Is the Global population too SMALL?

Over half the population of the United Kingdom, some thirty-one million people live in just 1% of the UK’s land mass. This is not the UK of course, where the resident population density is some 232 persons per sq. kilometre, but rather Tokyo city, the most populous city on the globe, boasting a total territorial population in excess of thirty-two millions. Tokyo is, however, by no means the most densely populated city on the planet. This accolade falls to Mumbai, India; Population: 14,350,000; Density: 29,650 persons per sq. kilometre; a total density, some 10 times greater than the density of the largest EU urban centres.

Since 2008 urban populations around the globe have exceeded agrarian populations and continue to outstrip them. The world’s population predominantly resides in cities and towns and no longer on the land and in the country. The average city density worldwide rests between 3 and 4,000 persons per sq. kilometre.

Should all the worlds’ cities reach densities similar to Mumbai then the total global population would reach 6-8 times its present total. It is therefore quite realistic to assume that population densities of the kind currently sustained in Mumbai are achievable throughout the globe giving a projected global population total of some 56 billion inhabitants.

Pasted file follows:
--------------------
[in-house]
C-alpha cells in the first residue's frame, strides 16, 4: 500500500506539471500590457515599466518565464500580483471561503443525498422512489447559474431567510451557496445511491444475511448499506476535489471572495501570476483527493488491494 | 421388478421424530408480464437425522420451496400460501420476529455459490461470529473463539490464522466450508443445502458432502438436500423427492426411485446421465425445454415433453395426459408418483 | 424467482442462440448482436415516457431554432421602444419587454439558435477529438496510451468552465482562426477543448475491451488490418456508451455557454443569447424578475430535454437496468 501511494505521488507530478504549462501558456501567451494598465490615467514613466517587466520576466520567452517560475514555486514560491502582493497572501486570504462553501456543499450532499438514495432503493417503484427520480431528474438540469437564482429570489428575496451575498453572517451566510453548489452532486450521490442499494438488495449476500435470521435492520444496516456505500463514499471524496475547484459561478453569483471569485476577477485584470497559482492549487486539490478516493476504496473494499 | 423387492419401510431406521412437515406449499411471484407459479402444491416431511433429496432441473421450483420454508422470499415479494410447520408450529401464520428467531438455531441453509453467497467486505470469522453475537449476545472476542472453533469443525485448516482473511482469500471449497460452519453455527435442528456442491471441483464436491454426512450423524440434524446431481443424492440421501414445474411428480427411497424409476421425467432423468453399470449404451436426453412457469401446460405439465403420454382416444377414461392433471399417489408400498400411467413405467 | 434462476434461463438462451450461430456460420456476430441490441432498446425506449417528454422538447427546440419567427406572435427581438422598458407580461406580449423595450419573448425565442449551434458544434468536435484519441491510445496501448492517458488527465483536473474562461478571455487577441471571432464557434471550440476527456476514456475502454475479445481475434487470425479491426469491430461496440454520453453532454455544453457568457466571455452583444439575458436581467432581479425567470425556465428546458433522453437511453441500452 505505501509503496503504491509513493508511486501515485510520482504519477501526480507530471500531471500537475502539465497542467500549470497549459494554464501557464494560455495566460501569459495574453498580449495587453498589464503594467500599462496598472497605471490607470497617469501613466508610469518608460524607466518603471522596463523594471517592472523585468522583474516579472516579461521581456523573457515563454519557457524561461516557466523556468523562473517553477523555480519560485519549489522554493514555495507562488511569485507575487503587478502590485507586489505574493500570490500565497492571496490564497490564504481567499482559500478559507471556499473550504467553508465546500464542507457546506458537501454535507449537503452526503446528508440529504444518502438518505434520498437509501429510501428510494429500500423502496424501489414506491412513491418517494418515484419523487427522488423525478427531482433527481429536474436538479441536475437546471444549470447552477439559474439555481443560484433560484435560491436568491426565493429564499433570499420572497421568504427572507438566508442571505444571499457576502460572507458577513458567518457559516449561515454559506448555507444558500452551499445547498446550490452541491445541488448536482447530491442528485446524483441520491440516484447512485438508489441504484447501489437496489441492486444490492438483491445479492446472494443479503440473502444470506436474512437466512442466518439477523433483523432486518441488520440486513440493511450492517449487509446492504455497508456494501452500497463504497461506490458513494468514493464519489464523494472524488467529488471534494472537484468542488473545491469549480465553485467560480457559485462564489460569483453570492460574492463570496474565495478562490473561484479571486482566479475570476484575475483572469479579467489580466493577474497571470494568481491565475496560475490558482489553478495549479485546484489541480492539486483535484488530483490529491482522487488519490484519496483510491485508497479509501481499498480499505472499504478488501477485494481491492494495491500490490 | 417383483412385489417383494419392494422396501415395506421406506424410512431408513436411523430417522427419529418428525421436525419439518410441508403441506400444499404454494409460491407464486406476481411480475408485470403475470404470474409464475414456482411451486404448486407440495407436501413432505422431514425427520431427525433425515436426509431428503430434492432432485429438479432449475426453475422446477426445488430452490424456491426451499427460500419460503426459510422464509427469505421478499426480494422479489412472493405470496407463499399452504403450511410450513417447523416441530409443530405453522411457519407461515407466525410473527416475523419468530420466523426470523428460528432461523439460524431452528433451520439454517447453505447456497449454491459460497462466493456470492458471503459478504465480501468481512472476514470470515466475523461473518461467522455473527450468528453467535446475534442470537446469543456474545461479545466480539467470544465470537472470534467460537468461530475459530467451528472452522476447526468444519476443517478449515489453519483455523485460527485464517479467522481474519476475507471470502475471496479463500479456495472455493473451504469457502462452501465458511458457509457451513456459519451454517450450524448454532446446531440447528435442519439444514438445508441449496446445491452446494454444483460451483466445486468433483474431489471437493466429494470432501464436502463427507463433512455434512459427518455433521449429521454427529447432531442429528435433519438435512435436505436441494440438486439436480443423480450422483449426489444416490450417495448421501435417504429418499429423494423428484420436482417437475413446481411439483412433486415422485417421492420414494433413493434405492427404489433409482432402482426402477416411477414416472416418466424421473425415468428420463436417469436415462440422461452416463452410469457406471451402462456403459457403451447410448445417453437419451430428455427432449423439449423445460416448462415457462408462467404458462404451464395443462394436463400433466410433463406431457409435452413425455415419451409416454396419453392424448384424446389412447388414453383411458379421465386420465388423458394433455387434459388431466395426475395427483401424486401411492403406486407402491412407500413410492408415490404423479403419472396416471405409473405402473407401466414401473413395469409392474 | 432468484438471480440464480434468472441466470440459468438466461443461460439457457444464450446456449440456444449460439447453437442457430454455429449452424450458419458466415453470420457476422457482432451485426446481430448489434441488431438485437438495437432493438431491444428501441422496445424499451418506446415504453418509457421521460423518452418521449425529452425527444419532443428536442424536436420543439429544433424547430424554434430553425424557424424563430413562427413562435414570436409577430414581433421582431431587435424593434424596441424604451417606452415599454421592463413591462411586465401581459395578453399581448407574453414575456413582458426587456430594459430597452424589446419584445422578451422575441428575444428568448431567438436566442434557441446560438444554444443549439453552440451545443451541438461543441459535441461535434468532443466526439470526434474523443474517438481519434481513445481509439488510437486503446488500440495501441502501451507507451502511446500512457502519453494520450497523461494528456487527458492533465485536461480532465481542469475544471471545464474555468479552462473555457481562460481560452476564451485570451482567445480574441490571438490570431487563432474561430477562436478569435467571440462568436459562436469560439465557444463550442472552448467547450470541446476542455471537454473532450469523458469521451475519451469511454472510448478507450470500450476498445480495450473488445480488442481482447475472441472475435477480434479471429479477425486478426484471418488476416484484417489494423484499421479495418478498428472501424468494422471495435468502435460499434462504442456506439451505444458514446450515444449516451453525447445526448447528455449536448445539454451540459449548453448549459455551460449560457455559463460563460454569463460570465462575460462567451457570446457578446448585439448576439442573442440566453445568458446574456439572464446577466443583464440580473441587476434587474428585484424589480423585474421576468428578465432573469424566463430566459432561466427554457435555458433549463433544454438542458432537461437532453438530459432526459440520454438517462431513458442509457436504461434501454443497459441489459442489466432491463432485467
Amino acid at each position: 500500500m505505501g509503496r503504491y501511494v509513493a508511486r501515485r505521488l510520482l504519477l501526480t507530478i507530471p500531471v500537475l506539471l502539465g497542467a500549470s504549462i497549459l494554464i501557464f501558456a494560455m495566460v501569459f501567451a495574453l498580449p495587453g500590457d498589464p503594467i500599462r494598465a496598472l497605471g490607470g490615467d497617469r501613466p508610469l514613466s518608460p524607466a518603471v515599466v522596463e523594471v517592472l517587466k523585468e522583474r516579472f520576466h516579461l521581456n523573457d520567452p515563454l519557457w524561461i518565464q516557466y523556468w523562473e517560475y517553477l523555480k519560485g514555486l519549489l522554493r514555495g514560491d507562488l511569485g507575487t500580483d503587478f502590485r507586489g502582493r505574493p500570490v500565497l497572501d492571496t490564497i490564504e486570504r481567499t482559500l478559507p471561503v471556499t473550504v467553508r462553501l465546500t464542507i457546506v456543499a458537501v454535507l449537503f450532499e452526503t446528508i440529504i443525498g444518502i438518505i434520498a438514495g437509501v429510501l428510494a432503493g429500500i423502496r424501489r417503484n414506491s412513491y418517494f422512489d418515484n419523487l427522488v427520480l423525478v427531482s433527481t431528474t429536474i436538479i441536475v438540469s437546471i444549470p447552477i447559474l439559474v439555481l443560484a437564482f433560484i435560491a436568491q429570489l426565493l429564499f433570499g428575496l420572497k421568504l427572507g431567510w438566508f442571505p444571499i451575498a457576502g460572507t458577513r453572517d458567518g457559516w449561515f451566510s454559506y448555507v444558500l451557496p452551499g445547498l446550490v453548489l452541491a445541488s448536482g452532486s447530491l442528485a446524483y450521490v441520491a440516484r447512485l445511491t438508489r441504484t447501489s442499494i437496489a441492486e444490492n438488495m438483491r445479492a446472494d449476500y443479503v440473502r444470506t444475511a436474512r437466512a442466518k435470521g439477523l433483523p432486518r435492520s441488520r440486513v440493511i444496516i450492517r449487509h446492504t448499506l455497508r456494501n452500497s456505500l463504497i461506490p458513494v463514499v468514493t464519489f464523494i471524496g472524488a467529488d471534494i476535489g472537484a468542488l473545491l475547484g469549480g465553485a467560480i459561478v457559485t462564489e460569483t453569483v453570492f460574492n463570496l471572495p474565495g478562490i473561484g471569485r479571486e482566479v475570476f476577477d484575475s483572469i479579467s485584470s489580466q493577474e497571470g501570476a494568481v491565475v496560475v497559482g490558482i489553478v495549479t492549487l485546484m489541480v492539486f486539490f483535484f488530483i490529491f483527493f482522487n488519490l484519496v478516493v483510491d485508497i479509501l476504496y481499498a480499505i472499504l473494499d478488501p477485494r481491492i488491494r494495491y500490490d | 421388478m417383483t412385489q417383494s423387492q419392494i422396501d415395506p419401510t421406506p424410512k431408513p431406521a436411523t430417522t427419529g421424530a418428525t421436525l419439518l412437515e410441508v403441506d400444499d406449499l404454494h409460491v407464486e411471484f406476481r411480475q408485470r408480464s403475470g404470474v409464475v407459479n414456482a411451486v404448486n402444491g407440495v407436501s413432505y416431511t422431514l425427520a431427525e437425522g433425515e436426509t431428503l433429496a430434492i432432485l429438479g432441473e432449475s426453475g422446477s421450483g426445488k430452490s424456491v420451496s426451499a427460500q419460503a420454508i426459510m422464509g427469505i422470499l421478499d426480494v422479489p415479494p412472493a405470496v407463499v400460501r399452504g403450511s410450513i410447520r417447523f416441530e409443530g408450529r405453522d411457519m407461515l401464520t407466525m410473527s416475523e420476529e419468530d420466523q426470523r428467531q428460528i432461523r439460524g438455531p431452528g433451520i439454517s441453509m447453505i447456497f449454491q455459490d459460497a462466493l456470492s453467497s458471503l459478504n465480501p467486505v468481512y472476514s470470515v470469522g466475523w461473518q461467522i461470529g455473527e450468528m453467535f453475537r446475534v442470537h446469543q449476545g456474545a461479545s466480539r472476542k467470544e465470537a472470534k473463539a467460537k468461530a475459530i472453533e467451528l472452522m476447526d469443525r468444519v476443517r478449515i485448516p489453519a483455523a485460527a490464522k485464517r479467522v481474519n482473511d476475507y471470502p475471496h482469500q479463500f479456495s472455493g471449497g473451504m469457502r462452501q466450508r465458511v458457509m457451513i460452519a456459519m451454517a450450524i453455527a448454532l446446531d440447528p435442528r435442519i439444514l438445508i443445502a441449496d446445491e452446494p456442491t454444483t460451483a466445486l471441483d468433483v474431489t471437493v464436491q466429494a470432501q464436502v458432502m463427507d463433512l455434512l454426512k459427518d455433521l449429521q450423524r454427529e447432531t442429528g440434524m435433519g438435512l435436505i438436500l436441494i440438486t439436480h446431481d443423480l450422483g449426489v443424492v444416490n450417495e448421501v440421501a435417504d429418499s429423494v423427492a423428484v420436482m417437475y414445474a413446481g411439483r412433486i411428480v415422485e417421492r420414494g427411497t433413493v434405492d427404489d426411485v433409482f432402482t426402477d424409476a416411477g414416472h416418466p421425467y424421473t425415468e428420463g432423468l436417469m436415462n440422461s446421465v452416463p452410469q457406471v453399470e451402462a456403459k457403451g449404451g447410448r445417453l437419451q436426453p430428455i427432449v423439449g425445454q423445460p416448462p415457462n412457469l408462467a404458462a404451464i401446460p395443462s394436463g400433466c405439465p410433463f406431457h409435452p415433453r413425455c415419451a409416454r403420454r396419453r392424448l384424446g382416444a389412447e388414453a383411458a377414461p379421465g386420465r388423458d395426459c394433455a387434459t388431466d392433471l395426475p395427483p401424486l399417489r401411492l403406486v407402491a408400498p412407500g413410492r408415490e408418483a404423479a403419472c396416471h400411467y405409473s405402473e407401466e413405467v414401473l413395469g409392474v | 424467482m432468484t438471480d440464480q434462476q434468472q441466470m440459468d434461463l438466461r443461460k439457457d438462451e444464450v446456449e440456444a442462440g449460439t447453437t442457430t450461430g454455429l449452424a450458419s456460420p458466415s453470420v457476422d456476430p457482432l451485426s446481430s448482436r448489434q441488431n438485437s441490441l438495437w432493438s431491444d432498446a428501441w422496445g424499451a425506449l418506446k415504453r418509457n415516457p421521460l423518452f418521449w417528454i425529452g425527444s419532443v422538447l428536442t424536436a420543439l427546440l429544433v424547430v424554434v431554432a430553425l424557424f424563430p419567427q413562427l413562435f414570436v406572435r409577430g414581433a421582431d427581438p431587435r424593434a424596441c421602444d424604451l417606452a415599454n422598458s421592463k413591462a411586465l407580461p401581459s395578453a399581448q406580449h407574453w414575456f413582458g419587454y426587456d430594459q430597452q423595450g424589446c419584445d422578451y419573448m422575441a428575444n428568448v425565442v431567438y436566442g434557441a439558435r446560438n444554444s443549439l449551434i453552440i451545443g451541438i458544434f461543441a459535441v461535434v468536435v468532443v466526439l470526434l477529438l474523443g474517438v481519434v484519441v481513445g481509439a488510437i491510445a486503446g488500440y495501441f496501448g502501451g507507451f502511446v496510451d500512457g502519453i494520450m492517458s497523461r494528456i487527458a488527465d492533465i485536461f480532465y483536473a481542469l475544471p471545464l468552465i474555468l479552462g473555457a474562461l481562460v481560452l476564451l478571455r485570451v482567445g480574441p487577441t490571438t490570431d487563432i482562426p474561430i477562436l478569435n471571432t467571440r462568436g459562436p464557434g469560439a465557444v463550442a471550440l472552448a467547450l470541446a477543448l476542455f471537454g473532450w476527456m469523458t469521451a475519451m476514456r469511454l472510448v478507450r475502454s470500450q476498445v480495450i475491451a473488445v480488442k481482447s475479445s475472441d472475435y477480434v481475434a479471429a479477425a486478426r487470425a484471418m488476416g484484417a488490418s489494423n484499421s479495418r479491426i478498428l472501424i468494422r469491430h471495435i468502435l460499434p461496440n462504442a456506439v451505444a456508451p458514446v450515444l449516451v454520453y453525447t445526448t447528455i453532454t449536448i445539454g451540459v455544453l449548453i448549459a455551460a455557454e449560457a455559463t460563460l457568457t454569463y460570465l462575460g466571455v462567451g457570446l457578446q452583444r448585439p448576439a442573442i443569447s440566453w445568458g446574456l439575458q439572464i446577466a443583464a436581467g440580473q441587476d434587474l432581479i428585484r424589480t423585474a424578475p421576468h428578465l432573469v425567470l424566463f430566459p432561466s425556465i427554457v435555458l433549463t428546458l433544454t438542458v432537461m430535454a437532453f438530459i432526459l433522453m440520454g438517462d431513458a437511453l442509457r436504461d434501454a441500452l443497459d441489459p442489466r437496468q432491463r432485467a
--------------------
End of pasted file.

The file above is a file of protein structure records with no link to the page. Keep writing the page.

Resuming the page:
Issues raised with respect to the notion of architectural form qua architectural type, might now be re-addressed in terms of the necessity of sustaining a mass culture under the thrall of late capitalism. Those who dream of smaller global populations as a solution to the exasperated sustainability of things as they currently are, may be less than willing to determine and to prosecute solutions for radical population reduction, upon the existing global population. The cure may be less palatable and certainly less politically achievable, than to continue to suffer the consequences of the perceived disease itself. Any forced retrenchment on the freedoms of human reproduction, such as those recently exercised in China, are likely to be dealt with, domestically with similar dissimulations.

Prospective population growth is however substantially affected by the urban condition. Cities with populations in excess of 4.5 millions tend to experience a reduction in population growth and cities with populations in excess of 8-9 millions, a steady state. The future, one might  argue, with the benefit of such hindsight, could now be entirely urban and as a consequence, and in the fullness of time, relatively stable.

A contemporary architectural typology, a contemporary study of architectural form as a sub-category of urban form, wishing to be at once ecologically credible and temporally sustainable, would be a typology in which the conditions of a new urban scale must be broached.

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